Central banks have been buying $2.4 billion in assets every hour for the past two months

Some $17.8 billion has been poured into  bond markets over the past week, the biggest move in more than three months.Around $3.5 billion has been invested into gold, the second largest on record. 
Rick Pendergraft's Avatar
Rick Pendergraft
published in Blogs
Feb 07, 2021
Mid-January Short Interest Report Shows 8 Stocks with Good Fundamentals and High Short Interest
Sergey Savastiouk's Avatar
Sergey Savastiouk
published in Blogs
Mar 10, 2021
How to Start Trading Penny Stocks

How to Start Trading Penny Stocks

Penny stocks have long been marginalized within the professional investment community, oftentimes being painted with a broad brush of simply being “too risky.” Leonardo DiCaprio’s depiction of the penny stock peddling conman, Jordan Belfort, in the Wolf of Wall Street certainly didn’t help.Here are four reasons to start trading them now. Reason #1: Let’s State the Obvious -- Penny Stocks are Cheap A single share of Apple Inc. costs over $350.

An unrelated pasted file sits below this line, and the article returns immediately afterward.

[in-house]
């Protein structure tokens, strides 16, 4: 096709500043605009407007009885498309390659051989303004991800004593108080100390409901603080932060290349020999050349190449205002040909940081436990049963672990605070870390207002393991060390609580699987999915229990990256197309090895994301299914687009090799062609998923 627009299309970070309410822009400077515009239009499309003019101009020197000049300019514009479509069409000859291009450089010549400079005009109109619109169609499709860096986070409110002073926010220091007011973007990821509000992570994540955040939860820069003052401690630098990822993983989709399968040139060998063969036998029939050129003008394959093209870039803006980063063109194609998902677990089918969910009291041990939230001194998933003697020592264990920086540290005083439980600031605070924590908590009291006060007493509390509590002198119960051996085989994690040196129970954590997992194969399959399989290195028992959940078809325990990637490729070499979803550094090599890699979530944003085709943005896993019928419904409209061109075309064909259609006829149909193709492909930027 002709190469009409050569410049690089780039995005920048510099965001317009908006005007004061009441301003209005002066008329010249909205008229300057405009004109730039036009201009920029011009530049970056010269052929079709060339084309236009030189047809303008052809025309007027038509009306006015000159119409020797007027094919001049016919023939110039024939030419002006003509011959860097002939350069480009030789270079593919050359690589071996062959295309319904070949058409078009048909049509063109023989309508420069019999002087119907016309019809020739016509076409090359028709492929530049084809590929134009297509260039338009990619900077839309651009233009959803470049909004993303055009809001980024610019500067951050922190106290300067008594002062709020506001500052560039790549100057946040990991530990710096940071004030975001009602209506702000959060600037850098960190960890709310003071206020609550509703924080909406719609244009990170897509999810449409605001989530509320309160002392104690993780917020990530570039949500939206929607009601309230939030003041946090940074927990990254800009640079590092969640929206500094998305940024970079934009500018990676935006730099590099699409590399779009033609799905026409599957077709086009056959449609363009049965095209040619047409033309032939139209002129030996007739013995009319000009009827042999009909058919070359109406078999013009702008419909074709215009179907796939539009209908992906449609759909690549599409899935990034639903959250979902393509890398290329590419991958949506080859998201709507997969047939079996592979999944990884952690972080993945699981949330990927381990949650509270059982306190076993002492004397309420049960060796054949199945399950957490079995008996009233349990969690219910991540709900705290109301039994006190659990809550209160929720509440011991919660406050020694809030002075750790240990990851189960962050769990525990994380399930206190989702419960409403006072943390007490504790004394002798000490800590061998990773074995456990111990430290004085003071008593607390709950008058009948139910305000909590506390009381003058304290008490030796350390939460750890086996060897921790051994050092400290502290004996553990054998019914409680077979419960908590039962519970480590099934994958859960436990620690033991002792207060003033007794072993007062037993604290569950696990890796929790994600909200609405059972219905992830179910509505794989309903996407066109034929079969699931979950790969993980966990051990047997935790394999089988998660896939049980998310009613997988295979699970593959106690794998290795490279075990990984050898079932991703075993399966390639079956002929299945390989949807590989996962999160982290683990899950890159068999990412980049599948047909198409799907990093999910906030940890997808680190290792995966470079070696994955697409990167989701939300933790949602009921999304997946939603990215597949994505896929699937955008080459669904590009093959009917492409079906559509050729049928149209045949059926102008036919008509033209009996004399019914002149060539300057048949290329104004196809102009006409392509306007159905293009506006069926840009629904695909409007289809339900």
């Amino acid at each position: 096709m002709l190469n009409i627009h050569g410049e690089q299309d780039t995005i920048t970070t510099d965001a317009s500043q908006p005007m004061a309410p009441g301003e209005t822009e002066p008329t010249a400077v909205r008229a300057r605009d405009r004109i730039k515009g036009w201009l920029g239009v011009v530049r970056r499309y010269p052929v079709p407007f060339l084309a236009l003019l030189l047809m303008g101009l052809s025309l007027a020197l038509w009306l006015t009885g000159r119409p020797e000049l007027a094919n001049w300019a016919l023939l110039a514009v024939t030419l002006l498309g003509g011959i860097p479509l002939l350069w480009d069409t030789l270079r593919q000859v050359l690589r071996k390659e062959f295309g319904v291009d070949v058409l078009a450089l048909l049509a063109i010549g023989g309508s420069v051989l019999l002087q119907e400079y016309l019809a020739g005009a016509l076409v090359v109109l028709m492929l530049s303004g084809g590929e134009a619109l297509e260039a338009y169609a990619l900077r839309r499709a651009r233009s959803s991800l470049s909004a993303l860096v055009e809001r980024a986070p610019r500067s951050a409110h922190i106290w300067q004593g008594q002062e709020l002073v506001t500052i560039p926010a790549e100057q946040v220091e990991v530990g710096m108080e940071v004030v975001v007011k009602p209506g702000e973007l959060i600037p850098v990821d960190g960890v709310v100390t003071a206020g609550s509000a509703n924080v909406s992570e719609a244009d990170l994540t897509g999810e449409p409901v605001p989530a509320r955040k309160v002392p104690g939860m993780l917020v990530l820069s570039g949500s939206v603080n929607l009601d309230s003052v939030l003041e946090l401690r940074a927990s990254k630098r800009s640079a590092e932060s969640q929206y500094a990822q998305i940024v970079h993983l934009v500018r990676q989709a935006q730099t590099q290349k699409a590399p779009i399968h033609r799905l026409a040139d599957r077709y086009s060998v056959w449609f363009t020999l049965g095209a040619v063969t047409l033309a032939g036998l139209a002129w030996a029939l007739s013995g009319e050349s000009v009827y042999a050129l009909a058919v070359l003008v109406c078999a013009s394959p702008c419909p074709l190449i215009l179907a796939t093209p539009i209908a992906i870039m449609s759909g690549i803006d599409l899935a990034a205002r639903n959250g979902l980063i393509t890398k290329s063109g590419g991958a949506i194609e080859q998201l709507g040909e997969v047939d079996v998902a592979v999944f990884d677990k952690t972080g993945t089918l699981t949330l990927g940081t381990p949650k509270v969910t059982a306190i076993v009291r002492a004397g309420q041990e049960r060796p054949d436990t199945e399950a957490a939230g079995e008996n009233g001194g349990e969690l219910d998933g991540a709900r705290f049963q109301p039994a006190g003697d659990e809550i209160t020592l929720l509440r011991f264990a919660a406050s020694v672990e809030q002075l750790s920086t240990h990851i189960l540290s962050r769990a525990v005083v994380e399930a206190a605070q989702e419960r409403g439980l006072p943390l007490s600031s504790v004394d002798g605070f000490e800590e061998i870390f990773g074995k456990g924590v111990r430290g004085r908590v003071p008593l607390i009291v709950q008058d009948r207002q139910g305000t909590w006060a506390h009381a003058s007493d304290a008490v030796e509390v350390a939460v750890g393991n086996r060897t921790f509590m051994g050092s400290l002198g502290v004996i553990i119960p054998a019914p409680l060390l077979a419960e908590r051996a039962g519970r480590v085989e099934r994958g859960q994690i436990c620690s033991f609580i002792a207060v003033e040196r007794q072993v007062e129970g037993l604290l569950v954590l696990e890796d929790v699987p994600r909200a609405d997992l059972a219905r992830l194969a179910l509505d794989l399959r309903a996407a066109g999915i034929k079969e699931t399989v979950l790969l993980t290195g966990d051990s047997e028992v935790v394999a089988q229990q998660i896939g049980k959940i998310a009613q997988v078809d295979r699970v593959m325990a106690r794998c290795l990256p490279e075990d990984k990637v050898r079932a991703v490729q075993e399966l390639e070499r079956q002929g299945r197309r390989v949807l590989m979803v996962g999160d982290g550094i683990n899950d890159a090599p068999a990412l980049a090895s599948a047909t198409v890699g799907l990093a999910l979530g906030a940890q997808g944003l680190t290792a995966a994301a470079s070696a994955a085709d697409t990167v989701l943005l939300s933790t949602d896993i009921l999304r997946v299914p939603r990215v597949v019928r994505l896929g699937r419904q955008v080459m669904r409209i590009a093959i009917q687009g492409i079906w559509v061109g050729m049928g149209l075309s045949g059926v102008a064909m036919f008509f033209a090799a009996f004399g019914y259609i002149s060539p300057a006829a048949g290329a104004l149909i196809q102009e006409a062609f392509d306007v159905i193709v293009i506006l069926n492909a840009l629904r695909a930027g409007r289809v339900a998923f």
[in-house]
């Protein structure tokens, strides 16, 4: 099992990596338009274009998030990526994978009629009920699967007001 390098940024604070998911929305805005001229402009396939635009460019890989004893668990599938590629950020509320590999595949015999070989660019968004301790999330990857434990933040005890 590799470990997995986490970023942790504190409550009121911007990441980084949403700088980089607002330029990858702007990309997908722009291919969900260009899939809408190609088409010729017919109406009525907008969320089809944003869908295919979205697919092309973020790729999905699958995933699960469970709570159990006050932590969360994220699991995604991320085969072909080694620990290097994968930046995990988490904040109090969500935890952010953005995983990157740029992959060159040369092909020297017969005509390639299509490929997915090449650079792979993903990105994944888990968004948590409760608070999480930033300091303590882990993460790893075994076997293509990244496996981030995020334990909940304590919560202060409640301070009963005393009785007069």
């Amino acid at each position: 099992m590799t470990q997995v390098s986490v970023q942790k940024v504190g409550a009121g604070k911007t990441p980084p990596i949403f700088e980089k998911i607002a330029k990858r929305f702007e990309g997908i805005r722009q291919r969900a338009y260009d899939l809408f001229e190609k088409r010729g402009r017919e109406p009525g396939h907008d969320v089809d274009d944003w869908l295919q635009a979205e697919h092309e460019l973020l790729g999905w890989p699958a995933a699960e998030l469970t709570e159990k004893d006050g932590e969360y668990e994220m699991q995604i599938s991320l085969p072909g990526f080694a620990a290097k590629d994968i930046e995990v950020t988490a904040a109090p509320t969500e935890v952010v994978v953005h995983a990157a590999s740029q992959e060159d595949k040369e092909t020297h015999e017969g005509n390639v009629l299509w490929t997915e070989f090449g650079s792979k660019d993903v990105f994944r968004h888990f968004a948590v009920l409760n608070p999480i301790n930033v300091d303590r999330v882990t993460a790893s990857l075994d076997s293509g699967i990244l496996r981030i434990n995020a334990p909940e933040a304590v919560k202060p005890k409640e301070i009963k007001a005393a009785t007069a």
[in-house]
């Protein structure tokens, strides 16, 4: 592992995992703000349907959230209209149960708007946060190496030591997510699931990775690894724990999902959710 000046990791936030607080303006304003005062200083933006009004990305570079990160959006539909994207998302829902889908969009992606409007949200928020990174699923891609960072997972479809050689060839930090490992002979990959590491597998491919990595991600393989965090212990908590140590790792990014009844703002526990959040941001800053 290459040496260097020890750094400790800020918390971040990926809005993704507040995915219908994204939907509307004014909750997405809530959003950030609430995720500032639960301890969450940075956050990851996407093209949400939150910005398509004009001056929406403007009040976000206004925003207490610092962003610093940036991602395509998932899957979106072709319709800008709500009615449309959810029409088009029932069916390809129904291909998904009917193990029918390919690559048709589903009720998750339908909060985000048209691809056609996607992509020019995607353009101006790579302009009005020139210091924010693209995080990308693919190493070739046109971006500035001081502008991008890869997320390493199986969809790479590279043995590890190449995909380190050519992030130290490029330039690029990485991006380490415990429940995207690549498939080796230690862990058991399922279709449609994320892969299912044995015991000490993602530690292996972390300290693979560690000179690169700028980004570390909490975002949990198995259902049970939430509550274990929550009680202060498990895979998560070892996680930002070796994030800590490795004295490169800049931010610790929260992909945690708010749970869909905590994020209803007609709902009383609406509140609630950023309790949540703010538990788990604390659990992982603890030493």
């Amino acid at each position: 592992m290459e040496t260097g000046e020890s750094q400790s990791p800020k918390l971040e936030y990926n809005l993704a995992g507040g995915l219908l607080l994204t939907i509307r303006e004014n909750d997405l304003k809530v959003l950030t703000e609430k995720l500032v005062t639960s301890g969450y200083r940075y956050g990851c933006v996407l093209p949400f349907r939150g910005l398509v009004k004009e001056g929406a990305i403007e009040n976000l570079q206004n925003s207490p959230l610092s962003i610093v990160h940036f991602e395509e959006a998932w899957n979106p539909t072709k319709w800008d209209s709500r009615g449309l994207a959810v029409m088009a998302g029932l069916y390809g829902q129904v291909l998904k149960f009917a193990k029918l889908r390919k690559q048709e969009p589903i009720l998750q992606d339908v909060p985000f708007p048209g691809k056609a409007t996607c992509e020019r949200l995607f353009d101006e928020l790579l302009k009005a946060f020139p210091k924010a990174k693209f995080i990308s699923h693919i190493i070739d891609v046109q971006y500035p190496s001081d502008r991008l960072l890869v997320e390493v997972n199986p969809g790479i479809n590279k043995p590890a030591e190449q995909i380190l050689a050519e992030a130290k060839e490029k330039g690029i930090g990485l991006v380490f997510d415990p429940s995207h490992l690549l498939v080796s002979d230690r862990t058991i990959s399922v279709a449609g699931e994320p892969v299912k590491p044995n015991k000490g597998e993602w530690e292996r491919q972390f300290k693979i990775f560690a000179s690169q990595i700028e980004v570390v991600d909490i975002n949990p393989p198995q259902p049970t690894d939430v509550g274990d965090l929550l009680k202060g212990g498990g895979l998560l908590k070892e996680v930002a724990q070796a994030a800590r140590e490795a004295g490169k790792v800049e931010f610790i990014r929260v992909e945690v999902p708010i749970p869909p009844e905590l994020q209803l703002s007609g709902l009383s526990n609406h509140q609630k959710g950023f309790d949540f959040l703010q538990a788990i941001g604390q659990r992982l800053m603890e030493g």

Abhoy Sarkar's Avatar
Abhoy Sarkar
published in Blogs
May 08, 2020
US unemployment rate jumps to 14.7%, the highest in series history

US unemployment rate jumps to 14.7%, the highest in series history

The U.S. economy’s employment fell by -20.5 million in April. The coronavirus crisis led to unemployment rate soaring to 14.7% in the U.S, the highest rate in the Bureau of Labor Statistics-tracked series history that goes back to 1948. However, the figures were better compared to several economists'/analysts' forecasts of 22 million job losses and 16% unemployment rate.  Another unemployment measure that includes those who have stopped looking for work as well as those holding part-time jobs for economic reasons also touched an all-time high of 22.8%.